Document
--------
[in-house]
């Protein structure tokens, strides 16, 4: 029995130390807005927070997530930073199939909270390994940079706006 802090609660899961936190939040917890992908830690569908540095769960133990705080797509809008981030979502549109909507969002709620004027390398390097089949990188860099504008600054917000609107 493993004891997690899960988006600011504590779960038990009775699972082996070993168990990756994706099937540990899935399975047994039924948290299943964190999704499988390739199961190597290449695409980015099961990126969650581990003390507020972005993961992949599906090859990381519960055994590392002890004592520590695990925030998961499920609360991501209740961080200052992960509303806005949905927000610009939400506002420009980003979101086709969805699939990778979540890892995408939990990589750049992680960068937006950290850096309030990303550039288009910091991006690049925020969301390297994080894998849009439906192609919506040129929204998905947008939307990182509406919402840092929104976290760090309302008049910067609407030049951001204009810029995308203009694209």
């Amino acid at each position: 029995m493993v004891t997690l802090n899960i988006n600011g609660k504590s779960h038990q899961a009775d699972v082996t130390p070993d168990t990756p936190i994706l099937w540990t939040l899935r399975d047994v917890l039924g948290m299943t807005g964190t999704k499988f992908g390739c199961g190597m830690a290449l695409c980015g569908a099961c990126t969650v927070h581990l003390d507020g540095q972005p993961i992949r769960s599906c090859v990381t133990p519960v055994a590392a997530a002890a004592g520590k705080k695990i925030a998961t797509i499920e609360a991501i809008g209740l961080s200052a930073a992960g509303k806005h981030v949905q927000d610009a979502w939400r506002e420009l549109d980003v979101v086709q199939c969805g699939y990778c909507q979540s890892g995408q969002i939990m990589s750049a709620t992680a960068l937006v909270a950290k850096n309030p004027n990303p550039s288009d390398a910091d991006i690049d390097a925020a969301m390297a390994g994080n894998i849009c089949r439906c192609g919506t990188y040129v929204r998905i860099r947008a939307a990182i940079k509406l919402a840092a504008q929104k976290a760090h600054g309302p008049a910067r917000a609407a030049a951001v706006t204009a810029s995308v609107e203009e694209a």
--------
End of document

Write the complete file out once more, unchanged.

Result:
[in-house]
């Protein structure tokens, strides 16, 4: 029995130390807005927070997530930073199939909270390994940079706006 802090609660899961936190939040917890992908830690569908540095769960133990705080797509809008981030979502549109909507969002709620004027390398390097089949990188860099504008600054917000609107 493993004891997690899960988006600011504590779960038990009775699972082996070993168990990756994706099937540990899935399975047994039924948290299943964190999704499988390739199961190597290449695409980015099961990126969650581990003390507020972005993961992949599906090859990381519960055994590392002890004592520590695990925030998961499920609360991501209740961080200052992960509303806005949905927000610009939400506002420009980003979101086709969805699939990778979540890892995408939990990589750049992680960068937006950290850096309030990303550039288009910091991006690049925020969301390297994080894998849009439906192609919506040129929204998905947008939307990182509406919402840092929104976290760090309302008049910067609407030049951001204009810029995308203009694209």
């Amino acid at each position: 029995m493993v004891t997690l802090n899960i988006n600011g609660k504590s779960h038990q899961a009775d699972v082996t130390p070993d168990t990756p936190i994706l099937w540990t939040l899935r399975d047994v917890l039924g948290m299943t807005g964190t999704k499988f992908g390739c199961g190597m830690a290449l695409c980015g569908a099961c990126t969650v927070h581990l003390d507020g540095q972005p993961i992949r769960s599906c090859v990381t133990p519960v055994a590392a997530a002890a004592g520590k705080k695990i925030a998961t797509i499920e609360a991501i809008g209740l961080s200052a930073a992960g509303k806005h981030v949905q927000d610009a979502w939400r506002e420009l549109d980003v979101v086709q199939c969805g699939y990778c909507q979540s890892g995408q969002i939990m990589s750049a709620t992680a960068l937006v909270a950290k850096n309030p004027n990303p550039s288009d390398a910091d991006i690049d390097a925020a969301m390297a390994g994080n894998i849009c089949r439906c192609g919506t990188y040129v929204r998905i860099r947008a939307a990182i940079k509406l919402a840092a504008q929104k976290a760090h600054g309302p008049a910067r917000a609407a030049a951001v706006t204009a810029s995308v609107e203009e694209a």